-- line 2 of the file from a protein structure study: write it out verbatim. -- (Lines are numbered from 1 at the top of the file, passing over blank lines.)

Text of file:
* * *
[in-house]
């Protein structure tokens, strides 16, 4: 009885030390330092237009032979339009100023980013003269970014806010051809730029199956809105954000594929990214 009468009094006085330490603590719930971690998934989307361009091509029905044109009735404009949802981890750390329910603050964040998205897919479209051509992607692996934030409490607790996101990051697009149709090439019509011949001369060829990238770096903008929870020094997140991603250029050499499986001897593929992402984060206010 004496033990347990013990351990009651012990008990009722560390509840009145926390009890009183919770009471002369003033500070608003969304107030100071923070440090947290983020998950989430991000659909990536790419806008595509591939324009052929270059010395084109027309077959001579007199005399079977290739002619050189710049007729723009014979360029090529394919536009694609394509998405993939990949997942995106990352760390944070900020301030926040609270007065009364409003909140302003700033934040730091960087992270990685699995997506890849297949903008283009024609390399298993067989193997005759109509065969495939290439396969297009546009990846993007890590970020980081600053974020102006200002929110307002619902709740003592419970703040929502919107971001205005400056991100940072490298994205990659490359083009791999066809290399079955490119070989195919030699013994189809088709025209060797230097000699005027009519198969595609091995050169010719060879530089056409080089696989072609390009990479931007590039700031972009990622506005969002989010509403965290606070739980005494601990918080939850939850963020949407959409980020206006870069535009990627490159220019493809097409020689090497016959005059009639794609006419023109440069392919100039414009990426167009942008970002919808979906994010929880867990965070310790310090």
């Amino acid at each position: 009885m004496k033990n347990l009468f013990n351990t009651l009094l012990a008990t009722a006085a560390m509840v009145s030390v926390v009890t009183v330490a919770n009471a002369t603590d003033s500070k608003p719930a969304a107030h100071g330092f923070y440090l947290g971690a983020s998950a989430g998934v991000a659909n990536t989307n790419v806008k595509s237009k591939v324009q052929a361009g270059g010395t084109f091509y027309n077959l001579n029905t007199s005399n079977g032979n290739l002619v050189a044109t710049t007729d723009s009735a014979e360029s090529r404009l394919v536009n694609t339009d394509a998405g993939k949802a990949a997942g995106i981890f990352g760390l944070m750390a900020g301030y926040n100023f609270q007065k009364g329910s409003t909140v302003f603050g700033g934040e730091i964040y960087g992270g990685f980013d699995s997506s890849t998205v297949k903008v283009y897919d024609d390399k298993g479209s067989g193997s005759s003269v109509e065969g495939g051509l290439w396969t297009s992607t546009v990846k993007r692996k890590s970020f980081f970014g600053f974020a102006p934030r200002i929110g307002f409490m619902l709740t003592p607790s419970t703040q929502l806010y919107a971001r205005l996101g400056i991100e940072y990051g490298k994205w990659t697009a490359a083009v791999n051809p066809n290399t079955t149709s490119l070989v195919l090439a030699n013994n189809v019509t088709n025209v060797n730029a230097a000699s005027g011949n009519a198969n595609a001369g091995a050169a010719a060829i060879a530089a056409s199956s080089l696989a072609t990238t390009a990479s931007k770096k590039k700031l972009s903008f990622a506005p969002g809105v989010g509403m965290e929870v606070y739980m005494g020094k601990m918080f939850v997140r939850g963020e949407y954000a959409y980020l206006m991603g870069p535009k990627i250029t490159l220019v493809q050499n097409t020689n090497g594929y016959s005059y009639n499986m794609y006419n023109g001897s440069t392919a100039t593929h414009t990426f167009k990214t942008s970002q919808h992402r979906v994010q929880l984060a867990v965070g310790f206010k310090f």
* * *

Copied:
């Protein structure tokens, strides 16, 4: 009885030390330092237009032979339009100023980013003269970014806010051809730029199956809105954000594929990214 009468009094006085330490603590719930971690998934989307361009091509029905044109009735404009949802981890750390329910603050964040998205897919479209051509992607692996934030409490607790996101990051697009149709090439019509011949001369060829990238770096903008929870020094997140991603250029050499499986001897593929992402984060206010 004496033990347990013990351990009651012990008990009722560390509840009145926390009890009183919770009471002369003033500070608003969304107030100071923070440090947290983020998950989430991000659909990536790419806008595509591939324009052929270059010395084109027309077959001579007199005399079977290739002619050189710049007729723009014979360029090529394919536009694609394509998405993939990949997942995106990352760390944070900020301030926040609270007065009364409003909140302003700033934040730091960087992270990685699995997506890849297949903008283009024609390399298993067989193997005759109509065969495939290439396969297009546009990846993007890590970020980081600053974020102006200002929110307002619902709740003592419970703040929502919107971001205005400056991100940072490298994205990659490359083009791999066809290399079955490119070989195919030699013994189809088709025209060797230097000699005027009519198969595609091995050169010719060879530089056409080089696989072609390009990479931007590039700031972009990622506005969002989010509403965290606070739980005494601990918080939850939850963020949407959409980020206006870069535009990627490159220019493809097409020689090497016959005059009639794609006419023109440069392919100039414009990426167009942008970002919808979906994010929880867990965070310790310090």